In the book of Esther it is also recorded that there were even Gentile converts during the Jewish captivity:
Esther 8:17 And in every province, and in every city, whithersoever the king's commandment and his decree came, the Jews had joy and gladness, a feast and a good day. And many of the people of the land became Jews; for the fear of the Jews fell upon them.
Other notable Gentiles who rose to prominence in Israel include Doeg the Edomite, Uriah the Hittite, Araunah the Jebusite, Zelek the Ammonite, Ithmah and Ebedmelech the Ethiopians, Rahab the harlot, Naaman the Syrian, etc.
We see these Gentile proselytes are still around in the New Testament as well for we see Jesus rebuking the religious leaders at one point because of their hypocrisy in dealing with these converts.
Matthew 23:15 -Woe unto you, scribes and Pharisees, hypocrites! for ye compass sea and land to make one proselyte, and when he is made, ye make him twofold more the child of hell than yourselves.
They show up at the day of Pentecost with the other Jews also:
Acts 2:8-10 And how hear we every man in our own tongue, wherein we were born? Parthians, and Medes, and Elamites, and the dwellers in Mesopotamia, and in Judaea, and Cappadocia, in Pontus, and Asia, Phrygia, and Pamphylia, in Egypt, and in the parts of Libya about Cyrene, and strangers of Rome, Jews and proselytes.
Paul also dealt with them on his missionary journey:
Acts 13:42-43 And when the Jews were gone out of the synagogue, the Gentiles besought that these words might be preached to them the next sabbath. Now when the congregation was broken up, many of the Jews and religious proselytes followed Paul and Barnabas: who, speaking to them, persuaded them to continue in the grace of God.
Acts 17:1-4 Now when they had passed through Amphipolis and Apollonia, they came to Thessalonica, where was a synagogue of the Jews: And Paul, as his manner was, went in unto them, and three sabbath days reasoned with them out of the scriptures, Opening and alleging, that Christ must needs have suffered, and risen again from the dead; and that this Jesus, whom I preach unto you, is Christ. And some of them believed, and consorted with Paul and Silas; and of the devout Greeks a great multitude, and of the chief women not a few.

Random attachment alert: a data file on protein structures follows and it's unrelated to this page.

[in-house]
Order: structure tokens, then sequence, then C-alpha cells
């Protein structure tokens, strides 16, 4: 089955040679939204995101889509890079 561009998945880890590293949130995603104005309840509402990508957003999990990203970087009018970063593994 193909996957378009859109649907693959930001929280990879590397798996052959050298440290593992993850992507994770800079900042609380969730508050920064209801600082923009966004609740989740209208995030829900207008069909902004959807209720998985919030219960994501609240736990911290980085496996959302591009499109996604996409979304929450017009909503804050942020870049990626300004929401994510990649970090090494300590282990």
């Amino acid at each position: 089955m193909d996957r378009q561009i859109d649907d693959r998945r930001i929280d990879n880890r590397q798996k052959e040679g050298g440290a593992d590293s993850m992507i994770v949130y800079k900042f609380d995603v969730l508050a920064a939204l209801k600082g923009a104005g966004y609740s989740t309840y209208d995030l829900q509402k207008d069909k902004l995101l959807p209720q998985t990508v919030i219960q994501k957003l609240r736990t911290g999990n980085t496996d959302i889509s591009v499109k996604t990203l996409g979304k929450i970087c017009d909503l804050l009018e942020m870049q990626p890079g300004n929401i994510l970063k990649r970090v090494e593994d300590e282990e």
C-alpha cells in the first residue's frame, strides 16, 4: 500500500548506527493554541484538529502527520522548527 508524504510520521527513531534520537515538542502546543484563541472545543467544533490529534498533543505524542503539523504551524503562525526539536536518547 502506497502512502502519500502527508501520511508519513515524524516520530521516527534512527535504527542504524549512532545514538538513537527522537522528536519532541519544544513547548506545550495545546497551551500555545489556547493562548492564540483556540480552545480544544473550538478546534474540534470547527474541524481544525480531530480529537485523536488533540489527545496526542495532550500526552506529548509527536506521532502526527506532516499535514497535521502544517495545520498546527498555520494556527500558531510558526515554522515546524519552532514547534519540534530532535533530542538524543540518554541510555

A few other notable Gentile proselytes included are the Greeks who were attending the Jewish feast in John 12:20 and the Ethiopian Eunuch of Acts 8:26-40.
Finally, the most compelling evidence is found in Luke’s account of John baptizing in the Jordan River where we read:
Luke 3:12-14 - Then came also publicans to be baptized, and said unto him, Master, what shall we do? And he said unto them, Exact no more than that which is appointed you. And the soldiers likewise demanded of him, saying, And what shall we do? And he said unto them, Do violence to no man, neither accuse any falsely; and be content with your wages.
Even though the individual accounts of publicans given in the Bible are of Jewish descent, history shows us that there were some Gentile publicans as well at that time which has sparked some debate as to whether all of the publicans mentioned in the above verse were actually Hebrew or not. Which brings us to the soldiers also alluded to. Even if all of the publicans were in deed Jewish the soldiers John addresses in verse 14 are more than likely Gentile (again there has been some speculation as to whether these men are Gentiles or Jewish proselytes who joined affinity with the Roman nation). Though the verse doesn’t say they were baptized explicitly their question is framed exactly like the publicans who we are told were baptized.
As stated previously, there are no verses in the Bible that tell us whether John did or did not baptize any Gentiles but the above Scripture references clearly indicate that there have always been some Gentile converts abiding with the nation of Israel and therefore we can safely assume that some were baptized of him.